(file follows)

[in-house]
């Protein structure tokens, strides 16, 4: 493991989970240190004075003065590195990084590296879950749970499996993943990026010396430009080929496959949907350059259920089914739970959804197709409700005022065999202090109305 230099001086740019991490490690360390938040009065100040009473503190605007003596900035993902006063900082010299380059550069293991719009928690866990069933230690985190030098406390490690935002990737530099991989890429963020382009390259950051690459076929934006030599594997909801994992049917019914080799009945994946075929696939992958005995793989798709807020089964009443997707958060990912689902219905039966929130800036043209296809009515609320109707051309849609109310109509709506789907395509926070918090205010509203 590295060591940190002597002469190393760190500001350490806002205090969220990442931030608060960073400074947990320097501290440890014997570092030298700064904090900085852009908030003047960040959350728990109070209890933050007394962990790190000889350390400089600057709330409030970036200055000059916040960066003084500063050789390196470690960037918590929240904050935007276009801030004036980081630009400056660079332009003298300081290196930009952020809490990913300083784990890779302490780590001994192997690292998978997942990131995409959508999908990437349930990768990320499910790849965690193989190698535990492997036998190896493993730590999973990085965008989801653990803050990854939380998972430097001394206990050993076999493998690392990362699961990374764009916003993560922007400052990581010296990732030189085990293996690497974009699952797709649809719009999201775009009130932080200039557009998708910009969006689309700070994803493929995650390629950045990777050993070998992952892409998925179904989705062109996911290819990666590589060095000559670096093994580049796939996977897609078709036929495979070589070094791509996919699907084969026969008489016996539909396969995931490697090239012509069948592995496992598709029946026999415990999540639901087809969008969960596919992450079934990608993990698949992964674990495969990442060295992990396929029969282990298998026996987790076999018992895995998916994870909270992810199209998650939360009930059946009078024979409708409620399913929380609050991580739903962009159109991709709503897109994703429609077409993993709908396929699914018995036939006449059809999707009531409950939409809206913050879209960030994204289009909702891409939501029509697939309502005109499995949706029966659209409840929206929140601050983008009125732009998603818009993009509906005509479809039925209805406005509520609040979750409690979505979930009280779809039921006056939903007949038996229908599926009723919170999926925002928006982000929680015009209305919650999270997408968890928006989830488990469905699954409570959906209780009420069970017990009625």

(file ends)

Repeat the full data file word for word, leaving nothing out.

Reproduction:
[in-house]
């Protein structure tokens, strides 16, 4: 493991989970240190004075003065590195990084590296879950749970499996993943990026010396430009080929496959949907350059259920089914739970959804197709409700005022065999202090109305 230099001086740019991490490690360390938040009065100040009473503190605007003596900035993902006063900082010299380059550069293991719009928690866990069933230690985190030098406390490690935002990737530099991989890429963020382009390259950051690459076929934006030599594997909801994992049917019914080799009945994946075929696939992958005995793989798709807020089964009443997707958060990912689902219905039966929130800036043209296809009515609320109707051309849609109310109509709506789907395509926070918090205010509203 590295060591940190002597002469190393760190500001350490806002205090969220990442931030608060960073400074947990320097501290440890014997570092030298700064904090900085852009908030003047960040959350728990109070209890933050007394962990790190000889350390400089600057709330409030970036200055000059916040960066003084500063050789390196470690960037918590929240904050935007276009801030004036980081630009400056660079332009003298300081290196930009952020809490990913300083784990890779302490780590001994192997690292998978997942990131995409959508999908990437349930990768990320499910790849965690193989190698535990492997036998190896493993730590999973990085965008989801653990803050990854939380998972430097001394206990050993076999493998690392990362699961990374764009916003993560922007400052990581010296990732030189085990293996690497974009699952797709649809719009999201775009009130932080200039557009998708910009969006689309700070994803493929995650390629950045990777050993070998992952892409998925179904989705062109996911290819990666590589060095000559670096093994580049796939996977897609078709036929495979070589070094791509996919699907084969026969008489016996539909396969995931490697090239012509069948592995496992598709029946026999415990999540639901087809969008969960596919992450079934990608993990698949992964674990495969990442060295992990396929029969282990298998026996987790076999018992895995998916994870909270992810199209998650939360009930059946009078024979409708409620399913929380609050991580739903962009159109991709709503897109994703429609077409993993709908396929699914018995036939006449059809999707009531409950939409809206913050879209960030994204289009909702891409939501029509697939309502005109499995949706029966659209409840929206929140601050983008009125732009998603818009993009509906005509479809039925209805406005509520609040979750409690979505979930009280779809039921006056939903007949038996229908599926009723919170999926925002928006982000929680015009209305919650999270997408968890928006989830488990469905699954409570959906209780009420069970017990009625």